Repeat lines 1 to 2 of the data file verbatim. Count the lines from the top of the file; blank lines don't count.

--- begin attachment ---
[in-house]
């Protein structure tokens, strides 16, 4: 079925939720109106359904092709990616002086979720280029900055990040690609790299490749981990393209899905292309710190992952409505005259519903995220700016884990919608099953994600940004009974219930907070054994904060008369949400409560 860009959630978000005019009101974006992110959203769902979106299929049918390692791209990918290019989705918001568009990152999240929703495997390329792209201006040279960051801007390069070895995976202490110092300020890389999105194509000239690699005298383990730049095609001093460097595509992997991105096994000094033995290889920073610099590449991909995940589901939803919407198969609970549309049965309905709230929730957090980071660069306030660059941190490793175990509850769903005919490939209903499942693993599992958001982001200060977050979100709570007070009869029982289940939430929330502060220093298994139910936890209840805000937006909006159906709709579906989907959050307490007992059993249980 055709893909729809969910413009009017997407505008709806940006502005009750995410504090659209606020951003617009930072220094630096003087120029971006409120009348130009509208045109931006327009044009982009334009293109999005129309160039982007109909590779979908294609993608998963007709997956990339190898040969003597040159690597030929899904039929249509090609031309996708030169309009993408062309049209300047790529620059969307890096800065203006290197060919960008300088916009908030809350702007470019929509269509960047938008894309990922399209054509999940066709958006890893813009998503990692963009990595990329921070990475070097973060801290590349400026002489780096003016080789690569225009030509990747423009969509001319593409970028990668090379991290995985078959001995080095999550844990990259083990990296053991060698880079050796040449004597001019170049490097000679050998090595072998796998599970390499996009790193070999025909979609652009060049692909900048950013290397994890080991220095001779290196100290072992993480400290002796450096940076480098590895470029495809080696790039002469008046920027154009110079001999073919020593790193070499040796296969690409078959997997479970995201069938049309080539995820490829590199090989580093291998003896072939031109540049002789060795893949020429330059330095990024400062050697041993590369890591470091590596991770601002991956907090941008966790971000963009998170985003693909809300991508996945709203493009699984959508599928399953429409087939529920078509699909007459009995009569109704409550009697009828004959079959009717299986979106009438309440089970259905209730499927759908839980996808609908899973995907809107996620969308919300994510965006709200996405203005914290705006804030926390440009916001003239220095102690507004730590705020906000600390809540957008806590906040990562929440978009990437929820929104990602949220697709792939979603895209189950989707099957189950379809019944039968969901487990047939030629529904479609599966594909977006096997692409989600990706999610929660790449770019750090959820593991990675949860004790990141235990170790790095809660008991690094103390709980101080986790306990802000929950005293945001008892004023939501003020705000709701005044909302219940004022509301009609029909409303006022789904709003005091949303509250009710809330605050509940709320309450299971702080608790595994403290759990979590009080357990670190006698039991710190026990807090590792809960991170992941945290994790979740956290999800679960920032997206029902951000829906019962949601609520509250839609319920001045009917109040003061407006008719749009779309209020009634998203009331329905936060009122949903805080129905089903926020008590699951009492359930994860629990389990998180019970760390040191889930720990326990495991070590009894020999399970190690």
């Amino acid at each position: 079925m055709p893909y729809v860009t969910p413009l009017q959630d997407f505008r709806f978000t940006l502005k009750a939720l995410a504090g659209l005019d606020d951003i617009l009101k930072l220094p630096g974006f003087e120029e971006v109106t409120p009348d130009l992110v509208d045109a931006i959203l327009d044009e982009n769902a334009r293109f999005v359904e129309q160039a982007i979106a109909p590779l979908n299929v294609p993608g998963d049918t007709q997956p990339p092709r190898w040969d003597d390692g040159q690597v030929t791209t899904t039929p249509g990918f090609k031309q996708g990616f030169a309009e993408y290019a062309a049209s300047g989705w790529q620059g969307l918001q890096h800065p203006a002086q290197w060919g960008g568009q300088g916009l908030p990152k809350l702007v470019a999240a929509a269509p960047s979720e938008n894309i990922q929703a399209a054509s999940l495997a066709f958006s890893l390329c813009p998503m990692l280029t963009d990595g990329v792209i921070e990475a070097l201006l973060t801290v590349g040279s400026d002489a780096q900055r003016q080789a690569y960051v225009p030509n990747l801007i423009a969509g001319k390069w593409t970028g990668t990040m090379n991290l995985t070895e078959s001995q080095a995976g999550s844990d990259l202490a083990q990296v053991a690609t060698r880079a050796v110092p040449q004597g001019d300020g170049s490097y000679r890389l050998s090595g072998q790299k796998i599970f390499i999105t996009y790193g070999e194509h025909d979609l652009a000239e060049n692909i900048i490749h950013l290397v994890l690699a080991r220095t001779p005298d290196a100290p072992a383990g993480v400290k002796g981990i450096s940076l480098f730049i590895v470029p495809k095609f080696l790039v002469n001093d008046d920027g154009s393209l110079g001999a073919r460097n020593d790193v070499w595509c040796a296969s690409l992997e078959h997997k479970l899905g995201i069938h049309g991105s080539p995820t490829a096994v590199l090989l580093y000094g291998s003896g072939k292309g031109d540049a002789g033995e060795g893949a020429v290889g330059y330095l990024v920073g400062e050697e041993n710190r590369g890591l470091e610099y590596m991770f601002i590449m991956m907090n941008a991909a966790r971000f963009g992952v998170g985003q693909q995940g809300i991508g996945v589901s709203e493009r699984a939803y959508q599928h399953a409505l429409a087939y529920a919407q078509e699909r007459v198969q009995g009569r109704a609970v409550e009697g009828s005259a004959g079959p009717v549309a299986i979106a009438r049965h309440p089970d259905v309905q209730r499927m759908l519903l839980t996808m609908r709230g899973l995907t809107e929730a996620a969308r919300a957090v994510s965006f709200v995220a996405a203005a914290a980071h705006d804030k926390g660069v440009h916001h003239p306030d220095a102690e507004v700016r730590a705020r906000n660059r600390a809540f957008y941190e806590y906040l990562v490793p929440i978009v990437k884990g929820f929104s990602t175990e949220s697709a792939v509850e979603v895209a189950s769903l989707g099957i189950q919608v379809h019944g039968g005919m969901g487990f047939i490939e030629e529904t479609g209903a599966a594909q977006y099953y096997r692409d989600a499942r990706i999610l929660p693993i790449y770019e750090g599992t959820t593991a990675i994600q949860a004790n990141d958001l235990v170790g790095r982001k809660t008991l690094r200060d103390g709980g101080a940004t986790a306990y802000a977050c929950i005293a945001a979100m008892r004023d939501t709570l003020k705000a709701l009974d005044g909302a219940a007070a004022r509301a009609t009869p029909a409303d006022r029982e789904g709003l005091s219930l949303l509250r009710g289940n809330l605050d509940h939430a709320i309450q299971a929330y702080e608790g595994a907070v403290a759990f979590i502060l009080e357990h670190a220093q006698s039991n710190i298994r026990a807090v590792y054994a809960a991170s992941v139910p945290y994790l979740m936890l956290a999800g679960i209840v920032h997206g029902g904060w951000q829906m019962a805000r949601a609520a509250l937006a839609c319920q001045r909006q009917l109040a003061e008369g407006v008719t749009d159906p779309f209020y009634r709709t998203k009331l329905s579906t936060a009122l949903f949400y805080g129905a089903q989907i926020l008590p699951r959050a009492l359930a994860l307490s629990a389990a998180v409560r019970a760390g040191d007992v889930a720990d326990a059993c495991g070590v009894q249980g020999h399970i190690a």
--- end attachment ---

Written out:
[in-house]
């Protein structure tokens, strides 16, 4: 079925939720109106359904092709990616002086979720280029900055990040690609790299490749981990393209899905292309710190992952409505005259519903995220700016884990919608099953994600940004009974219930907070054994904060008369949400409560 860009959630978000005019009101974006992110959203769902979106299929049918390692791209990918290019989705918001568009990152999240929703495997390329792209201006040279960051801007390069070895995976202490110092300020890389999105194509000239690699005298383990730049095609001093460097595509992997991105096994000094033995290889920073610099590449991909995940589901939803919407198969609970549309049965309905709230929730957090980071660069306030660059941190490793175990509850769903005919490939209903499942693993599992958001982001200060977050979100709570007070009869029982289940939430929330502060220093298994139910936890209840805000937006909006159906709709579906989907959050307490007992059993249980 055709893909729809969910413009009017997407505008709806940006502005009750995410504090659209606020951003617009930072220094630096003087120029971006409120009348130009509208045109931006327009044009982009334009293109999005129309160039982007109909590779979908294609993608998963007709997956990339190898040969003597040159690597030929899904039929249509090609031309996708030169309009993408062309049209300047790529620059969307890096800065203006290197060919960008300088916009908030809350702007470019929509269509960047938008894309990922399209054509999940066709958006890893813009998503990692963009990595990329921070990475070097973060801290590349400026002489780096003016080789690569225009030509990747423009969509001319593409970028990668090379991290995985078959001995080095999550844990990259083990990296053991060698880079050796040449004597001019170049490097000679050998090595072998796998599970390499996009790193070999025909979609652009060049692909900048950013290397994890080991220095001779290196100290072992993480400290002796450096940076480098590895470029495809080696790039002469008046920027154009110079001999073919020593790193070499040796296969690409078959997997479970995201069938049309080539995820490829590199090989580093291998003896072939031109540049002789060795893949020429330059330095990024400062050697041993590369890591470091590596991770601002991956907090941008966790971000963009998170985003693909809300991508996945709203493009699984959508599928399953429409087939529920078509699909007459009995009569109704409550009697009828004959079959009717299986979106009438309440089970259905209730499927759908839980996808609908899973995907809107996620969308919300994510965006709200996405203005914290705006804030926390440009916001003239220095102690507004730590705020906000600390809540957008806590906040990562929440978009990437929820929104990602949220697709792939979603895209189950989707099957189950379809019944039968969901487990047939030629529904479609599966594909977006096997692409989600990706999610929660790449770019750090959820593991990675949860004790990141235990170790790095809660008991690094103390709980101080986790306990802000929950005293945001008892004023939501003020705000709701005044909302219940004022509301009609029909409303006022789904709003005091949303509250009710809330605050509940709320309450299971702080608790595994403290759990979590009080357990670190006698039991710190026990807090590792809960991170992941945290994790979740956290999800679960920032997206029902951000829906019962949601609520509250839609319920001045009917109040003061407006008719749009779309209020009634998203009331329905936060009122949903805080129905089903926020008590699951009492359930994860629990389990998180019970760390040191889930720990326990495991070590009894020999399970190690």